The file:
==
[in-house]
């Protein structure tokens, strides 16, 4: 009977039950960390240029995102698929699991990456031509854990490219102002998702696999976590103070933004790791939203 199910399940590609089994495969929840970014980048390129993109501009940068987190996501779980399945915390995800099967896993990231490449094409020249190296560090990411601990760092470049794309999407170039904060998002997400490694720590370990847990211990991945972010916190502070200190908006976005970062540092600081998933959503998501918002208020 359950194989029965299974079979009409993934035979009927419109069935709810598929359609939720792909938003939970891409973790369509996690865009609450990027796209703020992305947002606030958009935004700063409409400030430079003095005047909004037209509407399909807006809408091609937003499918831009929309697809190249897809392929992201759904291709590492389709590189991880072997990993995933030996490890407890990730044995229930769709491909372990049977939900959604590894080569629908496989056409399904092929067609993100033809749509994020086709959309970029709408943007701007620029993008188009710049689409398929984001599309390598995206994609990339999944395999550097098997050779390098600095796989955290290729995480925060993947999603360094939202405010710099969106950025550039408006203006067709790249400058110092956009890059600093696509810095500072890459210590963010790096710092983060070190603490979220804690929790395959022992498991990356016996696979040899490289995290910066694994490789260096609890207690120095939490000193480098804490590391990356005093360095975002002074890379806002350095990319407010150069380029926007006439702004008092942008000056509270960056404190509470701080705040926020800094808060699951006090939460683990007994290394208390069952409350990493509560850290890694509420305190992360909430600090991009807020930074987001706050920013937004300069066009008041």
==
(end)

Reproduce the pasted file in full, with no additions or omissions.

[in-house]
């Protein structure tokens, strides 16, 4: 009977039950960390240029995102698929699991990456031509854990490219102002998702696999976590103070933004790791939203 199910399940590609089994495969929840970014980048390129993109501009940068987190996501779980399945915390995800099967896993990231490449094409020249190296560090990411601990760092470049794309999407170039904060998002997400490694720590370990847990211990991945972010916190502070200190908006976005970062540092600081998933959503998501918002208020 359950194989029965299974079979009409993934035979009927419109069935709810598929359609939720792909938003939970891409973790369509996690865009609450990027796209703020992305947002606030958009935004700063409409400030430079003095005047909004037209509407399909807006809408091609937003499918831009929309697809190249897809392929992201759904291709590492389709590189991880072997990993995933030996490890407890990730044995229930769709491909372990049977939900959604590894080569629908496989056409399904092929067609993100033809749509994020086709959309970029709408943007701007620029993008188009710049689409398929984001599309390598995206994609990339999944395999550097098997050779390098600095796989955290290729995480925060993947999603360094939202405010710099969106950025550039408006203006067709790249400058110092956009890059600093696509810095500072890459210590963010790096710092983060070190603490979220804690929790395959022992498991990356016996696979040899490289995290910066694994490789260096609890207690120095939490000193480098804490590391990356005093360095975002002074890379806002350095990319407010150069380029926007006439702004008092942008000056509270960056404190509470701080705040926020800094808060699951006090939460683990007994290394208390069952409350990493509560850290890694509420305190992360909430600090991009807020930074987001706050920013937004300069066009008041």